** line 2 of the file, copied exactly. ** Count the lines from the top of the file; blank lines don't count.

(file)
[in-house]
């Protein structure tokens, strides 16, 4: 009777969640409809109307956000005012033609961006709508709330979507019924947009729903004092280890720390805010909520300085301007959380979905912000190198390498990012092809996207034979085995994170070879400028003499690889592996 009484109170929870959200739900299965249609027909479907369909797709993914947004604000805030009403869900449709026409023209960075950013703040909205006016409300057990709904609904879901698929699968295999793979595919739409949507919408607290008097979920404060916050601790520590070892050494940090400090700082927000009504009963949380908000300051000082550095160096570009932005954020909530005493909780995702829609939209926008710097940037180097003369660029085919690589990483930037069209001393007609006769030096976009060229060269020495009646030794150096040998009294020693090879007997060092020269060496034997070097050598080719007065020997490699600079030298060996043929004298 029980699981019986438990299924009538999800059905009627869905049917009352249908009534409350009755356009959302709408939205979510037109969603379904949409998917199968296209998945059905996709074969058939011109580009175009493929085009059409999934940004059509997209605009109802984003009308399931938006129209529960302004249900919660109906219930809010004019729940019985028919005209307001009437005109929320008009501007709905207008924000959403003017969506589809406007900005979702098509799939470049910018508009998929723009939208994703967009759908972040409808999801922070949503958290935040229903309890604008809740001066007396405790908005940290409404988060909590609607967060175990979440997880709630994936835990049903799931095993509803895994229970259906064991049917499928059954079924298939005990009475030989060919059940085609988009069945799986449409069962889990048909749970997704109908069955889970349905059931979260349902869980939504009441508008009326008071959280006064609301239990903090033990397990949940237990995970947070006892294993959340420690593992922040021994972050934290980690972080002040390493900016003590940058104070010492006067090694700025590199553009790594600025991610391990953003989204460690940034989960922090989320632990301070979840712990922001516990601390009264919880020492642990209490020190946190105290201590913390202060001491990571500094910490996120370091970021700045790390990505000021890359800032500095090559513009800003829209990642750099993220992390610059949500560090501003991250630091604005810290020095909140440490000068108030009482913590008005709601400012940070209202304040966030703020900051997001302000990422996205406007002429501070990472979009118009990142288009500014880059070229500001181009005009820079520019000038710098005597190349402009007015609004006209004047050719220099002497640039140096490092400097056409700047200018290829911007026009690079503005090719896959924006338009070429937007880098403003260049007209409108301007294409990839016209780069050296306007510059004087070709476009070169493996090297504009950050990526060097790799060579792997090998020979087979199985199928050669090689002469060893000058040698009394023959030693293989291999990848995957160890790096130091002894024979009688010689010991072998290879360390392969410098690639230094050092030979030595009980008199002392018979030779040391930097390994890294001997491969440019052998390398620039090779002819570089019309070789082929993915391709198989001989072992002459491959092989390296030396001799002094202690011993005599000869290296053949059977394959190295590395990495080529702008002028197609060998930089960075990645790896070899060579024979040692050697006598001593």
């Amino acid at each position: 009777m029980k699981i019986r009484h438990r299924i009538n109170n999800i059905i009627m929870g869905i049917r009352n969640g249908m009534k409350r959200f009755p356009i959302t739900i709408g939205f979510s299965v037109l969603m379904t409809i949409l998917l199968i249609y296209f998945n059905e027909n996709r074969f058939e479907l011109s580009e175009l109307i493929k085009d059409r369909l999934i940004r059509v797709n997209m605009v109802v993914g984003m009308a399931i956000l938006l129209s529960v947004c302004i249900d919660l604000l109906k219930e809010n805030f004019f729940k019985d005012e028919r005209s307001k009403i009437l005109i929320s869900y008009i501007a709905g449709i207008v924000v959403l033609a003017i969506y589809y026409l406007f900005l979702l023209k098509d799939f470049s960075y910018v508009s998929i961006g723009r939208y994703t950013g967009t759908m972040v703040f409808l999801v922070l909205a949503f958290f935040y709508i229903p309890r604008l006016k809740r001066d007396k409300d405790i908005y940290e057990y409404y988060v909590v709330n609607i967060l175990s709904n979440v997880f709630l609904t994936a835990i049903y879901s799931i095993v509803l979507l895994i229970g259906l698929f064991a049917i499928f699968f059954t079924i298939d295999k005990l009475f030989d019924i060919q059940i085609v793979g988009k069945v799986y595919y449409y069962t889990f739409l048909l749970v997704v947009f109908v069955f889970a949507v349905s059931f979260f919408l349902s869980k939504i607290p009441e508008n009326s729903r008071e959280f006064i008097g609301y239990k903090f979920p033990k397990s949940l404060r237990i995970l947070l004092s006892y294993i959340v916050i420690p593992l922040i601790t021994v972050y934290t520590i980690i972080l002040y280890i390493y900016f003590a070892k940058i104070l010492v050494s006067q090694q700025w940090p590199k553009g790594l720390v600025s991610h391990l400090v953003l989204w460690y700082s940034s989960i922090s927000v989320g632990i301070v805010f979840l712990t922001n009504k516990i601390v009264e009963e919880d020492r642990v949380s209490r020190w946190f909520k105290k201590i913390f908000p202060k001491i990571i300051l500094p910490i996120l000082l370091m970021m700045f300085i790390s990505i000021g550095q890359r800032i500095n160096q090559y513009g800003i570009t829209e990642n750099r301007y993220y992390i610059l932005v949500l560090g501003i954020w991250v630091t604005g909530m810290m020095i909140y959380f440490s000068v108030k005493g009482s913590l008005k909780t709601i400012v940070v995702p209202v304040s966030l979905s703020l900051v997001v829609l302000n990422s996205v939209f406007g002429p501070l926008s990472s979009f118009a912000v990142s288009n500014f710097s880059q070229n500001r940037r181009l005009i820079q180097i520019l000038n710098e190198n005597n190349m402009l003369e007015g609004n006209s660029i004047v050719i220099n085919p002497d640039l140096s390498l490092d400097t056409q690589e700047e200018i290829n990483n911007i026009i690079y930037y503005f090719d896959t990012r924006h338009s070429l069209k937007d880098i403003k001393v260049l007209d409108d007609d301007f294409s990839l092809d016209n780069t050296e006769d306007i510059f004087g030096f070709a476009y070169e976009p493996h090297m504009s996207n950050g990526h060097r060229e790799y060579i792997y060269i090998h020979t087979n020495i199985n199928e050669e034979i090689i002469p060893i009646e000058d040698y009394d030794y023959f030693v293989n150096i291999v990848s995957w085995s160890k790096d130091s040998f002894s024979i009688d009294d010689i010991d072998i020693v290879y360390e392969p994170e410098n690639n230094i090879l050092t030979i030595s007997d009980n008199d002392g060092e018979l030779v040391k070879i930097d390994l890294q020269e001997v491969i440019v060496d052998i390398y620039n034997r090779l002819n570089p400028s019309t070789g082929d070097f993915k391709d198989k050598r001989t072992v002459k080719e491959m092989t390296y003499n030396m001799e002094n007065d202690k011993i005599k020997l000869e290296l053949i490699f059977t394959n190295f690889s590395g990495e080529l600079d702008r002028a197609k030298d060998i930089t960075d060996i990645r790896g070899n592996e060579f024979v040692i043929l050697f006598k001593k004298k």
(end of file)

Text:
């Protein structure tokens, strides 16, 4: 009777969640409809109307956000005012033609961006709508709330979507019924947009729903004092280890720390805010909520300085301007959380979905912000190198390498990012092809996207034979085995994170070879400028003499690889592996 009484109170929870959200739900299965249609027909479907369909797709993914947004604000805030009403869900449709026409023209960075950013703040909205006016409300057990709904609904879901698929699968295999793979595919739409949507919408607290008097979920404060916050601790520590070892050494940090400090700082927000009504009963949380908000300051000082550095160096570009932005954020909530005493909780995702829609939209926008710097940037180097003369660029085919690589990483930037069209001393007609006769030096976009060229060269020495009646030794150096040998009294020693090879007997060092020269060496034997070097050598080719007065020997490699600079030298060996043929004298 029980699981019986438990299924009538999800059905009627869905049917009352249908009534409350009755356009959302709408939205979510037109969603379904949409998917199968296209998945059905996709074969058939011109580009175009493929085009059409999934940004059509997209605009109802984003009308399931938006129209529960302004249900919660109906219930809010004019729940019985028919005209307001009437005109929320008009501007709905207008924000959403003017969506589809406007900005979702098509799939470049910018508009998929723009939208994703967009759908972040409808999801922070949503958290935040229903309890604008809740001066007396405790908005940290409404988060909590609607967060175990979440997880709630994936835990049903799931095993509803895994229970259906064991049917499928059954079924298939005990009475030989060919059940085609988009069945799986449409069962889990048909749970997704109908069955889970349905059931979260349902869980939504009441508008009326008071959280006064609301239990903090033990397990949940237990995970947070006892294993959340420690593992922040021994972050934290980690972080002040390493900016003590940058104070010492006067090694700025590199553009790594600025991610391990953003989204460690940034989960922090989320632990301070979840712990922001516990601390009264919880020492642990209490020190946190105290201590913390202060001491990571500094910490996120370091970021700045790390990505000021890359800032500095090559513009800003829209990642750099993220992390610059949500560090501003991250630091604005810290020095909140440490000068108030009482913590008005709601400012940070209202304040966030703020900051997001302000990422996205406007002429501070990472979009118009990142288009500014880059070229500001181009005009820079520019000038710098005597190349402009007015609004006209004047050719220099002497640039140096490092400097056409700047200018290829911007026009690079503005090719896959924006338009070429937007880098403003260049007209409108301007294409990839016209780069050296306007510059004087070709476009070169493996090297504009950050990526060097790799060579792997090998020979087979199985199928050669090689002469060893000058040698009394023959030693293989291999990848995957160890790096130091002894024979009688010689010991072998290879360390392969410098690639230094050092030979030595009980008199002392018979030779040391930097390994890294001997491969440019052998390398620039090779002819570089019309070789082929993915391709198989001989072992002459491959092989390296030396001799002094202690011993005599000869290296053949059977394959190295590395990495080529702008002028197609060998930089960075990645790896070899060579024979040692050697006598001593």